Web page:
A TV news crew with WNYT in Albany, New York, was threatened with arrest while filming a piece about Grant Cottage on Mount McGregor, WNYT reported last Thursday. While filming outside the nearly closed Mount McGregor Correctional Facility in Wilton, New York, Mark Mulholland and Matt Soriano were stopped by a correctional officer and told to stop filming.
The two told him they were doing a piece on Grant Cottage, a state historic site.
“No filming,” said the officer, who identified himself as Lt. Dorn.
“We’re doing a story on Grant’s Cottage,” Mulholland tried to explain.
“It doesn’t matter,” the officer continued. After a few more exchanges he then said, “You’re going to leave the mountain now.”
Police eventually arrived after an odd scene that includes another correctional employee blocking the entrance to the state historic site and then driving really slowly in front of the two journalists. According to WNYT, the corrections officer “had called the state police and ask them to detain the journalists and demanded their video.” They did not have to give up their footage.
On Friday, Rick Karlin with the Times Union reported that the prison hasn’t had actual prisoners since April. It officially closed on Saturday, but “The Mt. McGregor facility’s final days were not without a bit of drama.”
The confrontation prompted The Associated Press to send a letter of protest. “We believe that the Channel 13 crew is owed an apology,” read part of a letter from Ken Tingley of the Glens Falls Post Star, the current president of the New York State Associated Press Association.
WNYT News Director Eric Hoppel said Mulholland was reporting that the Grant Cottage site is scheduled to stay open after the prison closes.
Another crew from a production company was on the prison grounds that day, shooting exterior scenes for a drama. State officials wouldn’t divulge details about the production.
WNYT did get a statement from the DOC last Thursday:
“We regret that this situation escalated, however the WNYT news crew blatantly disregarded a state officer who informed them they were trespassing. Department regulations state that photographs taken while on Prison property require prior permission. This policy is for the safety of all staff, visitors and prisoners.”
In February, Poynter’s Andrew Beaujon wrote about the arrest of Damien Leist of the Charlevoix County News in Michigan, who was charged with “photographing [a] dead body in a grave.”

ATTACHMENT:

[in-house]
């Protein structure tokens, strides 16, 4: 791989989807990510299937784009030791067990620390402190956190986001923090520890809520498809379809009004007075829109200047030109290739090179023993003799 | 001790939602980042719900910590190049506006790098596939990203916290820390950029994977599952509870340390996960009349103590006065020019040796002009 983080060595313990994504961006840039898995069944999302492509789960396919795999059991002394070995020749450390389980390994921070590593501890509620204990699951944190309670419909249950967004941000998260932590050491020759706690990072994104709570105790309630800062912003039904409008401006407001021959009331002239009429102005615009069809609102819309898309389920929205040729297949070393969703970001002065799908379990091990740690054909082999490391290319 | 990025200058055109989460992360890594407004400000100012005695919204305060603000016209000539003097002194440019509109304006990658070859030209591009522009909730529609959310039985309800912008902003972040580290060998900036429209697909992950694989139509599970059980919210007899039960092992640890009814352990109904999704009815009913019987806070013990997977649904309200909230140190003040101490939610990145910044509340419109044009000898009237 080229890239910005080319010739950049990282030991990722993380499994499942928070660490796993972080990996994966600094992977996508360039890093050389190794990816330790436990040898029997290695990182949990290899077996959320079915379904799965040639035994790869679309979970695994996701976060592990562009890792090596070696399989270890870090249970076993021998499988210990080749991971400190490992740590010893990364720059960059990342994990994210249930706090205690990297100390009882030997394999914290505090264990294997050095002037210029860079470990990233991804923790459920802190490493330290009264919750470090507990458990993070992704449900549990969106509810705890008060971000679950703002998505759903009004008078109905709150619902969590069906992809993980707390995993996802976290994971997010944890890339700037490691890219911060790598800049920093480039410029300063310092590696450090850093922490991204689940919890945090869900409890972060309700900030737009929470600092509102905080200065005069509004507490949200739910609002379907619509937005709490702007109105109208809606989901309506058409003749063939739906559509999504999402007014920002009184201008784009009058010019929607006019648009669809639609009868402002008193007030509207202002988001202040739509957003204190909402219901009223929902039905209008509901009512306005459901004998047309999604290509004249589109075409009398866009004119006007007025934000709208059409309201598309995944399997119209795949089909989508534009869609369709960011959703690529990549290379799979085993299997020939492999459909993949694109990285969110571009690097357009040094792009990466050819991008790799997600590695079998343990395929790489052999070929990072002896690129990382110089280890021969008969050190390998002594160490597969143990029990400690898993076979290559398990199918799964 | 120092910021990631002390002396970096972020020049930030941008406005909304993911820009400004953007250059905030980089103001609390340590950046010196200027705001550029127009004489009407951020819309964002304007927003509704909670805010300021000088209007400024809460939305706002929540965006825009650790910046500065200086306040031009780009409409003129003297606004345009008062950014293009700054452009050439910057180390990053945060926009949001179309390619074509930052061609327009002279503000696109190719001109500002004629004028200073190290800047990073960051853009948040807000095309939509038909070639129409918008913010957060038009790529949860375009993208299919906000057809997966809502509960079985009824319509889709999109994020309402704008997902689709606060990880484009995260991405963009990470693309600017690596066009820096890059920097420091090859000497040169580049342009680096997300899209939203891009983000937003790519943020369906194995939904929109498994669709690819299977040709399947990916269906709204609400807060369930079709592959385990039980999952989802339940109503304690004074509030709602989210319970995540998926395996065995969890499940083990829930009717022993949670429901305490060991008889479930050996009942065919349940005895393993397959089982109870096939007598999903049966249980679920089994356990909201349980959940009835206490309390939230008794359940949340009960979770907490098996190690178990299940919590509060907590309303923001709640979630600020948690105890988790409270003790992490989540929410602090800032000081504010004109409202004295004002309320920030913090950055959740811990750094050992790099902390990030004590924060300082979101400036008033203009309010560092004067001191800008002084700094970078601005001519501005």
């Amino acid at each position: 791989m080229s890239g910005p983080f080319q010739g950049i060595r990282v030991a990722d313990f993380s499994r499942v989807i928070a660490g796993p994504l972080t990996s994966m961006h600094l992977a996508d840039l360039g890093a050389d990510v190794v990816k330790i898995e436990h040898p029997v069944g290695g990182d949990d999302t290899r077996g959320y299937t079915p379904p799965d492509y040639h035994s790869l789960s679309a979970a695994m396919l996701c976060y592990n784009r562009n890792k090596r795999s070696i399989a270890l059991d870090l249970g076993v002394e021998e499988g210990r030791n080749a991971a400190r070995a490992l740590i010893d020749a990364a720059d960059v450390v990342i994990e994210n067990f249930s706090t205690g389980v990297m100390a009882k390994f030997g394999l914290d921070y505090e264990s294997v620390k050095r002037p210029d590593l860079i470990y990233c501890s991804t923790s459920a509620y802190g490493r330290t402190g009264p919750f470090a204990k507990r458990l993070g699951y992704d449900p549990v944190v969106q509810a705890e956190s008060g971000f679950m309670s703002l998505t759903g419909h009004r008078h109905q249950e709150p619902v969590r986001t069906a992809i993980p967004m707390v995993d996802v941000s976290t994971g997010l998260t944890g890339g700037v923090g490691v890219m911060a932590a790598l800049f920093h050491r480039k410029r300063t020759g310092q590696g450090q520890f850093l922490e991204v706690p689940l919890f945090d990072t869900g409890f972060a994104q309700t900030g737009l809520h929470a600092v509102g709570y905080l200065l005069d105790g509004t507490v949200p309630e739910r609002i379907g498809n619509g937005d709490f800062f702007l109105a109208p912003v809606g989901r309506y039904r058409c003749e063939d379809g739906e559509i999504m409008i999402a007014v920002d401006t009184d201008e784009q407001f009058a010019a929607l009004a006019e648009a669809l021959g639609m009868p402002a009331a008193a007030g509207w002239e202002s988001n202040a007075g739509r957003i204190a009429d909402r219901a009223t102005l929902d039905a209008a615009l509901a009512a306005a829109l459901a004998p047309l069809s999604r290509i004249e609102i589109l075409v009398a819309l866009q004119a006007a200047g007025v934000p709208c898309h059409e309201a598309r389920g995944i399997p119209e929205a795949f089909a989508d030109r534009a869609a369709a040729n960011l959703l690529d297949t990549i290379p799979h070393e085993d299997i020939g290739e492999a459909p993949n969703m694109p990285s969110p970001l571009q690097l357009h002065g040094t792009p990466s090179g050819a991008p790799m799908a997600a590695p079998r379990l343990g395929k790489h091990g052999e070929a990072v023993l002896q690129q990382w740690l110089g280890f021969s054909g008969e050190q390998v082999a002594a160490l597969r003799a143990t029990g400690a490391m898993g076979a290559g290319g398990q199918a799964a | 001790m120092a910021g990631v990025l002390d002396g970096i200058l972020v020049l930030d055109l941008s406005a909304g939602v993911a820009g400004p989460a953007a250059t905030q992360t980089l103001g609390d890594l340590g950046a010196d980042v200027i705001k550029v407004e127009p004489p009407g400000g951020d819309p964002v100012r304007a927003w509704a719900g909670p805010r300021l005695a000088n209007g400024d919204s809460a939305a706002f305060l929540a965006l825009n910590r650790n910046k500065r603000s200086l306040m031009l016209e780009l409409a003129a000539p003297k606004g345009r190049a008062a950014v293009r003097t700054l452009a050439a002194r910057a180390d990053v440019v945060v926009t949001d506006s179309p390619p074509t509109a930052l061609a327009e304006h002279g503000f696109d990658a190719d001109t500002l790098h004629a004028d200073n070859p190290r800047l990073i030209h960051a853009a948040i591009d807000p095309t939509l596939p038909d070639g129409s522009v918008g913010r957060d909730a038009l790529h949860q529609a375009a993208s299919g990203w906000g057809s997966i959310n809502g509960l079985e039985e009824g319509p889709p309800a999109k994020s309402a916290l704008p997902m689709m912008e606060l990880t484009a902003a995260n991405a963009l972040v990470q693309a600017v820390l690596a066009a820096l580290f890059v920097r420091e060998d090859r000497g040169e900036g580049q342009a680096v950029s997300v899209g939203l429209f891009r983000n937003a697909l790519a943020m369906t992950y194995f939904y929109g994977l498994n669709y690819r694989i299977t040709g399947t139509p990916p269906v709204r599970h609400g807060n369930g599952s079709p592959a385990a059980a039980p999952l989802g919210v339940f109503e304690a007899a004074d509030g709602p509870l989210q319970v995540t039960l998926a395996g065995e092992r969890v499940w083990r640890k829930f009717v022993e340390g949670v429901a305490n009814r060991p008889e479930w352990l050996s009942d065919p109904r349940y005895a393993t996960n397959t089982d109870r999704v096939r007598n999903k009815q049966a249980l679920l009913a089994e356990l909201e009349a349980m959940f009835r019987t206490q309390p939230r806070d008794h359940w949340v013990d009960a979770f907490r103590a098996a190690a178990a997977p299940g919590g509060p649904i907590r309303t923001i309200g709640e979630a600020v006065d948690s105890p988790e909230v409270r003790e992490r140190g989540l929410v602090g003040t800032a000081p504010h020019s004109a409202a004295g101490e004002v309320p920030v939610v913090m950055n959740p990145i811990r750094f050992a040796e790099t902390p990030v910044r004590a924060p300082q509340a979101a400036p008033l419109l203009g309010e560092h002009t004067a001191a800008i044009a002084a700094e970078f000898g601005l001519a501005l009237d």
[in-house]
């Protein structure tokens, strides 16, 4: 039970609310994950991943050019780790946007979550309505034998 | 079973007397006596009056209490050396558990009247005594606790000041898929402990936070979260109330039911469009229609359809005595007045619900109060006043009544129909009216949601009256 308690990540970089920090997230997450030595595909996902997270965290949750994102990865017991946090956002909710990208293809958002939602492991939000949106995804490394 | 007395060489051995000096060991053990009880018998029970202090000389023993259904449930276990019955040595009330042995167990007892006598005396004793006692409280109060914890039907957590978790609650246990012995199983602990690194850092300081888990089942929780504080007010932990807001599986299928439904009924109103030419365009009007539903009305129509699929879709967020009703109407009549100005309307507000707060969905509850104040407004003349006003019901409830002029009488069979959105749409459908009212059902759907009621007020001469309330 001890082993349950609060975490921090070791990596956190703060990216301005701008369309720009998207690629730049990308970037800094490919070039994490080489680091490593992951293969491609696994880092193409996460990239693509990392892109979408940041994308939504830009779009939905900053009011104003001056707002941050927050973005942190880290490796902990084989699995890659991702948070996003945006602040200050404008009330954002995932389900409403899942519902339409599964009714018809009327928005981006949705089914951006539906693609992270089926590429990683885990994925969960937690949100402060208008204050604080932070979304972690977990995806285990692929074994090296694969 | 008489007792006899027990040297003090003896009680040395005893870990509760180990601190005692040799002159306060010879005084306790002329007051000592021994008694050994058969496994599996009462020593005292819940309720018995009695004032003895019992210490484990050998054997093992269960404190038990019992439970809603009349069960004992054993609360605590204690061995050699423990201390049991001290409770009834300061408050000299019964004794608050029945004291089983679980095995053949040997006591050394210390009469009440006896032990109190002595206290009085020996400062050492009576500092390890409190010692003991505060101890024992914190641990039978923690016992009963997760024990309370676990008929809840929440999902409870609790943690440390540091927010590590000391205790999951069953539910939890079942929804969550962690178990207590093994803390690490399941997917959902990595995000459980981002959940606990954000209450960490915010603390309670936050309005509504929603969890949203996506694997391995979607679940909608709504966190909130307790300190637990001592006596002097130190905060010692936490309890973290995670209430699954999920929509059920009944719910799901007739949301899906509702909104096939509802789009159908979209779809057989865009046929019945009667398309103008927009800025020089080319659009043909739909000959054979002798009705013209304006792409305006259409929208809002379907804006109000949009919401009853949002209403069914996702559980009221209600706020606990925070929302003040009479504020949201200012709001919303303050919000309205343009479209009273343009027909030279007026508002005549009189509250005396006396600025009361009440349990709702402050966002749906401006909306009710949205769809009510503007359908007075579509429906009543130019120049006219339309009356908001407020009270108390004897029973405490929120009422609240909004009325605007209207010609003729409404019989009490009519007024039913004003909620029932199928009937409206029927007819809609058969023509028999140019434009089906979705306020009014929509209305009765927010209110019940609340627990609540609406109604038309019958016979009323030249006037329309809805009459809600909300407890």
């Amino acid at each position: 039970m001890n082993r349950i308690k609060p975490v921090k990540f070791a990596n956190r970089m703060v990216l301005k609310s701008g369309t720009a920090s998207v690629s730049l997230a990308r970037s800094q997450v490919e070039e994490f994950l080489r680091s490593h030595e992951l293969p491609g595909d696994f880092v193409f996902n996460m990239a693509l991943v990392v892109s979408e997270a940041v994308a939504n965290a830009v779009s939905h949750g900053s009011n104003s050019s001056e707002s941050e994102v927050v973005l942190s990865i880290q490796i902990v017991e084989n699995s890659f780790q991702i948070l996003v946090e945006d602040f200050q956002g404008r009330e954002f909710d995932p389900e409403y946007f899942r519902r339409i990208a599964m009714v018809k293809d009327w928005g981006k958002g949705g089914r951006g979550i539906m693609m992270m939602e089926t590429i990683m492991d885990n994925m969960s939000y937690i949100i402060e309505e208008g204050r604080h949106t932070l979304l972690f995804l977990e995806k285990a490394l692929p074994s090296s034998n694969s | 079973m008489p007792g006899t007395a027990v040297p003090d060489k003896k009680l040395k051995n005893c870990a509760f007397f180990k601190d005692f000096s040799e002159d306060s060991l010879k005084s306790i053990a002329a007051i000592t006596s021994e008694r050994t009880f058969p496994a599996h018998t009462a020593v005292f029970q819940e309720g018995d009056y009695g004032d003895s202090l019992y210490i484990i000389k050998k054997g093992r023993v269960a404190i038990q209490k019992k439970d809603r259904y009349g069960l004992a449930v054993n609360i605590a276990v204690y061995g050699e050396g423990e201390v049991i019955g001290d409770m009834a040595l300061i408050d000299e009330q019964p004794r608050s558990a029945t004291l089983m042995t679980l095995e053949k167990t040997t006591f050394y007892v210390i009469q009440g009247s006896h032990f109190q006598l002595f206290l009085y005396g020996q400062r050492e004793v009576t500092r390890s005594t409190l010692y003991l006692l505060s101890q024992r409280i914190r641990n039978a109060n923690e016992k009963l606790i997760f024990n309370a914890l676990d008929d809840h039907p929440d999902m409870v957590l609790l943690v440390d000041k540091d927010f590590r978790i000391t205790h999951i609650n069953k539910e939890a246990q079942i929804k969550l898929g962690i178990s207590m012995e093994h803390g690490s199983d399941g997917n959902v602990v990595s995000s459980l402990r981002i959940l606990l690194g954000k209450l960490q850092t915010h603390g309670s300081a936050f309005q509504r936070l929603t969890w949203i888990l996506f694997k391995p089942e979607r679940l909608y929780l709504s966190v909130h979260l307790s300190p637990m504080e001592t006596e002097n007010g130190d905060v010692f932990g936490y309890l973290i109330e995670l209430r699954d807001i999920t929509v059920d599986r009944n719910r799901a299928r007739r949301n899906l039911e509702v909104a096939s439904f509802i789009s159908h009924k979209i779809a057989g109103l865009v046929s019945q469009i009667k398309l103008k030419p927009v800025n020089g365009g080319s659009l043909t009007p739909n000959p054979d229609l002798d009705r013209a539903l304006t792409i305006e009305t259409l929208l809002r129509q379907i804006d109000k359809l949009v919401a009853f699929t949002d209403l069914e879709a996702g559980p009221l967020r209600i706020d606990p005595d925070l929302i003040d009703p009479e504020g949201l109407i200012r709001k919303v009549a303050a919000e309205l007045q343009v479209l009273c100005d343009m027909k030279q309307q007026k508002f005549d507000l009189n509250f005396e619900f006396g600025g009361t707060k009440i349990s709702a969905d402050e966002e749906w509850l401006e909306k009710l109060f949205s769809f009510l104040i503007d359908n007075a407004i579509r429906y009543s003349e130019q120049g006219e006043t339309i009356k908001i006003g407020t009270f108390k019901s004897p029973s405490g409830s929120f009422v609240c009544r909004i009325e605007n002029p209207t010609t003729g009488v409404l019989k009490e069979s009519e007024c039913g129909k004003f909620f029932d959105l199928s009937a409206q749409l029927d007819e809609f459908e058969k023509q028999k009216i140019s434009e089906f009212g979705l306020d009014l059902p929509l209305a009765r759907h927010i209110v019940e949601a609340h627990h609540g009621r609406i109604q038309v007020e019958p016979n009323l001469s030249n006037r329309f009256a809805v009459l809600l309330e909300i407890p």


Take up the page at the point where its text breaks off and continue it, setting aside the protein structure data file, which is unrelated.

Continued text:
In January, Beaujon wrote about the arrest of student photojournalist Michael Takeda. Takeda was covering a school shooting at Purdue when he was arrested. That month, the Purdue Exponent and NPPA requested an investigation. In February, the officer who arrested the photographer was cleared. In May, the Exponent reported that the school was going to review the case again.
In July of 2013, Joshua Gillin wrote about the arrest of Detroit Free Press photographer Mandi Wright “after filming an arrest with an iPhone.”
Wright was working on a training project with reporter Kathleen Gray on July 11 when she began to record the arrest of a suspect on a public street. She was wearing press identification when she was approached by a police officer not wearing a uniform and told to stop recording, then had her phone confiscated before being arrested. The officer, who has not been named, asserted that Wright was obstructing an officer by jumping on his back to retrieve the phone; Wright says she only pulled on his shirttail.
In November 2012, Beaujon wrote about Miami photojournalist Carlos Miller, who was charged with and acquitted of resisting arrest while covering the Occupy movement. Beaujon also wrote about other journalists arrested while covering Occupy protests in September of 2012.
Also in 2012, Meena Thiruvengadam wrote “How journalists can protect themselves & the news they’ve gathered if arrested on the job.”
(Lucy) Dalglish (executive director of the Reporters Committee for Freedom of the Press) pointed out that “One of the reasons the cops flip out at a crime scene is because they think you have pictures of their undercover officers.” Still, she said, the Privacy Protection Act of 1980 prohibits law enforcement from seizing or erasing materials obtained by journalists for the purpose of communicating with the public.
Correction: Lucy Dalglish’s last name was misspelled in a previous version of this story and the story it linked to.